Review: ‘Lowcountry Book Club’
“Lowcountry Book Club,” by Susan Boyer. Henery Press. 247 pp. $15.95.
By Deirdre Parker Smith
Susan Boyer’s private investigator, Liz Talbot, is at it again, working on a case that has too many suspects and no clear motives.
In “Lowcountry Book Club,” she and partner Nate are married and splitting time between Stella Maris, the fictional island near Charleston, S.C., and Greenville.
This mystery is in Charleston, where a well-loved, well-heeled philanthropist has gone splat in her courtyard after a fall or push from a second-story balcony.
Naturally, the police assume her husband did it. But Clint Gerhardt adored Shelby Poinsett. Her trust fund had been altered so that the couple shared it equally — he’s got plenty of money. Her parents love him.
He’s more than a little protective and jealous, but he came from a broken family and he’s always afraid someone else is going to leave him.
Liz relies on her generally sharp instinct that Clint is innocent. She and Nate have just two weeks to prove it before Clint goes to trial.
Colleen is back, but she’s busy with other things, not popping in as often as usual. Colleen, if you haven’t been reading the Liz Talbot mysteries, is a ghost, Liz’s teen-age friend who killed herself a long time ago.
Problem is, Liz can see her and hear her and that has lead to numerous awkward situations. Now Liz has learned to direct her thoughts toward Colleen, rather than having to talk. Still, she does materialize in some surprising places.
Colleen cannot solve a case. She can’t point Liz in the right direction. But she can protect her from danger and eavesdrop, until she’s called away for another duty. It’s tough being the ghost assigned to protect a whole island in the Atlantic.
Anyway, Shelby might or night not have been having an affair. She might or might not have had trouble from One80Place, a shelter organization where she volunteers a lot of her time. She might or might not have angered a member or members of the 100-year-old book club to which she belongs. And she’s spent some time in Tent City, where needy people are camping out in a form of protest.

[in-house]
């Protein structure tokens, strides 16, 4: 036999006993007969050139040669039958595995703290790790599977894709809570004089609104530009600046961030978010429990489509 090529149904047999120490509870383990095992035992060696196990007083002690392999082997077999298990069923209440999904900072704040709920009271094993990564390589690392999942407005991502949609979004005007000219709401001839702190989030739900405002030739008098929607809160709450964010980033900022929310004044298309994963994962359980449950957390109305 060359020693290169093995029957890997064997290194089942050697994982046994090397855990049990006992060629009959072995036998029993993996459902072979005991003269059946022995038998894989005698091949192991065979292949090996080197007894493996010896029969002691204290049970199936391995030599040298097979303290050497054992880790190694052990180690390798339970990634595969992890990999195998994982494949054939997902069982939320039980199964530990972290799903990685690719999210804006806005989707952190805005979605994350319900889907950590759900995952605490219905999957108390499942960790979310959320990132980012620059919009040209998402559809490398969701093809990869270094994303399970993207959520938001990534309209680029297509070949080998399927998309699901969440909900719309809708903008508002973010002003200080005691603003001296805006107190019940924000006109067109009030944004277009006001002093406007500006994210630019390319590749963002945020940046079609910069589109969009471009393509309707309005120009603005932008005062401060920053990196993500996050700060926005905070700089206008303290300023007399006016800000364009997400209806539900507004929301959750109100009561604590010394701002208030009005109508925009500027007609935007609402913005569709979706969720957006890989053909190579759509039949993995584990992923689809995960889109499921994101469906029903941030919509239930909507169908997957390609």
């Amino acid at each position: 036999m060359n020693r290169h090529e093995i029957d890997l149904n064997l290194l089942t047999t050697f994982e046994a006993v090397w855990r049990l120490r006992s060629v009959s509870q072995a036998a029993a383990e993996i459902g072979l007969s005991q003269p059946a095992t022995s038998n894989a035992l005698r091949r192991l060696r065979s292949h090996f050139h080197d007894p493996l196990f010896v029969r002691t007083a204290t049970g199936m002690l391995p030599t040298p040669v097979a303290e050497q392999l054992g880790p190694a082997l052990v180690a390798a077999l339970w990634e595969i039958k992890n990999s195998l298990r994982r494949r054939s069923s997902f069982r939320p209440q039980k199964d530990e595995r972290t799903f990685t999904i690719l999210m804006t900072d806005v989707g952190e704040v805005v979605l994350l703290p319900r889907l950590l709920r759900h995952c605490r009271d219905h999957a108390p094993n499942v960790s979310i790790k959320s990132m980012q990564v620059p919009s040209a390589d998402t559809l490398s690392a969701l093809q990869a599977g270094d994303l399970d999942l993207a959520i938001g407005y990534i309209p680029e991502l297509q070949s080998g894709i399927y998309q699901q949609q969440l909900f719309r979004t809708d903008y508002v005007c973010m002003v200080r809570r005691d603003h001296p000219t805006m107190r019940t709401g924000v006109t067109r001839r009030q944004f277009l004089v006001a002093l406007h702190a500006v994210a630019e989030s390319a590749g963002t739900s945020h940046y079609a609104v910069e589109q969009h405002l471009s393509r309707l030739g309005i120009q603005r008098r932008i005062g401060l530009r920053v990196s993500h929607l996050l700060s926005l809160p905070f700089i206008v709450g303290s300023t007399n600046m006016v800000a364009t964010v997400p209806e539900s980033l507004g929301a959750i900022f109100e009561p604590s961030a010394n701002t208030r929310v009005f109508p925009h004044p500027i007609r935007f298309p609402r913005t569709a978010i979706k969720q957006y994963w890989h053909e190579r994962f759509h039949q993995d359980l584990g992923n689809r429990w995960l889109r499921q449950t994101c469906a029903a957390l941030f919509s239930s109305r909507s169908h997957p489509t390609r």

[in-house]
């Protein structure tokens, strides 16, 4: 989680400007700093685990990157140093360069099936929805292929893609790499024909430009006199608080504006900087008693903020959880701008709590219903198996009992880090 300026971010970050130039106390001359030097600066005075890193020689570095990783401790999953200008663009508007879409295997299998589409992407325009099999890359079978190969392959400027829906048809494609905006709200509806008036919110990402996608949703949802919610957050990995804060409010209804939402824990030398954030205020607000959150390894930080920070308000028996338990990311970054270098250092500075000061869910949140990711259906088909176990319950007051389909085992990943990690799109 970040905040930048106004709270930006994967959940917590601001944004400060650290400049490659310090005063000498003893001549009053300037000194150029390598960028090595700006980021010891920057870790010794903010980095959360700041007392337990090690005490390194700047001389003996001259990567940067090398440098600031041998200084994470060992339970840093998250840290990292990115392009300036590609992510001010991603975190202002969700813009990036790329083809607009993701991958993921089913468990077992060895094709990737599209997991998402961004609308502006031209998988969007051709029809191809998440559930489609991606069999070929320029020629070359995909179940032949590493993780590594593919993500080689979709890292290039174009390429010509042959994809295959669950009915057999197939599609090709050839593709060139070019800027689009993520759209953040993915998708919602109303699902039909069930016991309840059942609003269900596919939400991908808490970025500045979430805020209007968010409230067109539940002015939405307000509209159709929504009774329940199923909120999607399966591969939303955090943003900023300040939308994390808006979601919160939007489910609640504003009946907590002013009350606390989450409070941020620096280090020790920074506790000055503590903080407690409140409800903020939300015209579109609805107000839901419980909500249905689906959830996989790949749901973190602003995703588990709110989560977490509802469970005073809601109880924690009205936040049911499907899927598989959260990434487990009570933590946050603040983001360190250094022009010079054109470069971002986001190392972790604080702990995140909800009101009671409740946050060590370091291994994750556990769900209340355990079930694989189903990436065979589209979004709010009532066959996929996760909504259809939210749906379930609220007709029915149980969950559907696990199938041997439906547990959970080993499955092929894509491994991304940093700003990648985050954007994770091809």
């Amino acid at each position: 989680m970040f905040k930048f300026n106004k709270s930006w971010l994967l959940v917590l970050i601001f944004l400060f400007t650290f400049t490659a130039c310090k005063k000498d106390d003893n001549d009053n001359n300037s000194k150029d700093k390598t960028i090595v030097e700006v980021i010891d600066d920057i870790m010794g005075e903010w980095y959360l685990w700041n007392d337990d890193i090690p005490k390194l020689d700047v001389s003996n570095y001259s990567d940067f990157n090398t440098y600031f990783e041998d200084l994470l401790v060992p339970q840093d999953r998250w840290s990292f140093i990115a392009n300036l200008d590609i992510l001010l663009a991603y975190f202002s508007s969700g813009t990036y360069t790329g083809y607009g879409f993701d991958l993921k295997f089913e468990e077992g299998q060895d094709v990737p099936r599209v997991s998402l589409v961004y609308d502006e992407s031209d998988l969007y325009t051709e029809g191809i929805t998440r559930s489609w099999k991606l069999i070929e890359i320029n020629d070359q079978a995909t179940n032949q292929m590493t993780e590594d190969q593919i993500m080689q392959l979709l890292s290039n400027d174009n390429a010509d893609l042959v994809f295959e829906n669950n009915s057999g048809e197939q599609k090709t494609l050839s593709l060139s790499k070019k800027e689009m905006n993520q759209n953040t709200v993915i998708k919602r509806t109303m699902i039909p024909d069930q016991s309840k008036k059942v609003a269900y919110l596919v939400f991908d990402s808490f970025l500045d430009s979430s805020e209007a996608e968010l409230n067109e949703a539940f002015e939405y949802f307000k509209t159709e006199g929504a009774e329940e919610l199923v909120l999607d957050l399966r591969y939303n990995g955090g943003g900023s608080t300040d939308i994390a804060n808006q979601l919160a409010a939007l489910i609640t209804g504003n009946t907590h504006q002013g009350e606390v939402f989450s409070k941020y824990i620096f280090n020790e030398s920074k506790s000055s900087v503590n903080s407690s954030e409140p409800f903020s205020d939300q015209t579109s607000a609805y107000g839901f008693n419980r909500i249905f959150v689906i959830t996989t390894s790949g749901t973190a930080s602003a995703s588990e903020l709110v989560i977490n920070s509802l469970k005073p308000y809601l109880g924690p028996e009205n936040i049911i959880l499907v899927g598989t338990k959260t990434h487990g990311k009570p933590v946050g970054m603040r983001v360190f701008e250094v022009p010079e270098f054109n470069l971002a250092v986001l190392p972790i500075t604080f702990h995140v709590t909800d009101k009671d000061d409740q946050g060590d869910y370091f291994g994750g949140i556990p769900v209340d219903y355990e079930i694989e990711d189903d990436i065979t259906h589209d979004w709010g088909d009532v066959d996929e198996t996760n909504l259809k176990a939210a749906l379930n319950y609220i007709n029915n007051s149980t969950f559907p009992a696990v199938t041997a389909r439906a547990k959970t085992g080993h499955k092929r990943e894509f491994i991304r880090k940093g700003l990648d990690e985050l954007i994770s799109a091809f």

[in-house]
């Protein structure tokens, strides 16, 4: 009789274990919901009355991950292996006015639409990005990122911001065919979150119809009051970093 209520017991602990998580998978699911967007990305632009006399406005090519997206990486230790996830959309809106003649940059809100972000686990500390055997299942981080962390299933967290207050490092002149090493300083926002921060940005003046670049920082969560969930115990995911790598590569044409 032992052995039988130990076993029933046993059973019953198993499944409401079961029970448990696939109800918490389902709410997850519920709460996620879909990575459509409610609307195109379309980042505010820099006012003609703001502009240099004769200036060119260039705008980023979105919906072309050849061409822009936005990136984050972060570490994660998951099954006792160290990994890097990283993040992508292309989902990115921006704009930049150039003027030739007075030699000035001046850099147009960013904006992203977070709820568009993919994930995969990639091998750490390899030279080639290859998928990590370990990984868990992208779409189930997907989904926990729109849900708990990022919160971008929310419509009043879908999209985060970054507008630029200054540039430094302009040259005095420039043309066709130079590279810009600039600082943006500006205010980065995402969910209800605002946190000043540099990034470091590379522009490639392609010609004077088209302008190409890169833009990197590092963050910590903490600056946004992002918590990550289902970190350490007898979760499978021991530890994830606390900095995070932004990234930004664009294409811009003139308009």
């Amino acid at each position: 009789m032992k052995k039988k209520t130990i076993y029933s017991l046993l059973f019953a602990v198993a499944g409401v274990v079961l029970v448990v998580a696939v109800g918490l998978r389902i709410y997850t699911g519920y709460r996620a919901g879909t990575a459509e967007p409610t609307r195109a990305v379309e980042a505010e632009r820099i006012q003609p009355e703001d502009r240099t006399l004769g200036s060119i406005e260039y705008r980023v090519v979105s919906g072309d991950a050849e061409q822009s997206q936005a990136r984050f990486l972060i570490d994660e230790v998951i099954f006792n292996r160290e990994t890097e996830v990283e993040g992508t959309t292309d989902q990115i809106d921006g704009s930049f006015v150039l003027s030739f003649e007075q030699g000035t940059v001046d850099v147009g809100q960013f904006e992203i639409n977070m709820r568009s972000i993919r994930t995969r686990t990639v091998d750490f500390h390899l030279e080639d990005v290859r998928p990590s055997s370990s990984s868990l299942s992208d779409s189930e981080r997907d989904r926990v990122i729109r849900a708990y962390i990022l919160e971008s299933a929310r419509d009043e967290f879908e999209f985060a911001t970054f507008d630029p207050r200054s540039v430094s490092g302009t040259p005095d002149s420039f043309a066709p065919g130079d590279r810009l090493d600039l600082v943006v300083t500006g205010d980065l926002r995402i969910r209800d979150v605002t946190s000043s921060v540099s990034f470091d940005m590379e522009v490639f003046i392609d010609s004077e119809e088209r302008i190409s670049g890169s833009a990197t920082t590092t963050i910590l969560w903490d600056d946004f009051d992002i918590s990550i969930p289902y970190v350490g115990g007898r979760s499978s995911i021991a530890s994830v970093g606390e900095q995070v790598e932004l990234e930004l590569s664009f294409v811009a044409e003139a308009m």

Shelby, according to her friends, family and acquaintances, is an angel. She worked hard for those less fortunate, she was compassionate and often moved to go beyond the call of duty.
Maybe that’s what got her killed.
Clint is miserable. He lost the love of his life and now he’s accused of her death. His character is a little shadowy, as if he were not fully developed — but he doesn’t really need to be, since he’s not the prime suspect.
To complicate matters, one of Liz’s childhood friends, Sonny, is somehow involved, and her brother, Blake, the island’s police chief, is not very forthcoming.
From hints some of the characters drop, the suspects are pretty suspicious of each other. It would be such a relief if Clint were the killer, so they could get back to their well-manicured, well-managed lives.
Boyer gets in plenty of details, lots of spot-on sights and sounds of Charleston, and sets the atmosphere at snooty. Yep, there are plenty of real snooty rich folks in those historic homes, with traditions and ranks that are not to be crossed. Dear old Charleston looks a little tarnished.
Getting in a book club is harder than trying to meet a member of royalty. A person in a lower social strata would never be invited. In Shelby’s book club, someone has to die for the membership to change.
Liz wonders if someone in the club was desperate enough to make that happen.
Delta, a book club member, is unstable and recently divorced — and she has snapshots of Clint in her nightstand. What does that mean?
Shelby’s been seen at a hotel repeatedly with a certain man. Is that the smoking gun?
Feeling outnumbered and overwhelmed, Liz and Nate keep reviewing their notes, interpreting their findings.
Naturally, they are smart enough, and work hard enough that things begin to come clear, particularly after not one, but two drive-by shootings that were obviously meant more to scare than kill.
With this series, Boyer always has a sense of humor. So the super couple of Nate and Liz can’t be in deathly danger — these books are fun outings with familiar settings and peeks into the dark. This one is a summer 2016 Okra Pick, too.
By Pam Everhardt Bloom Rowan Public Library Summer is ending and fall programs in the Children’s Room at Rowan Public... read more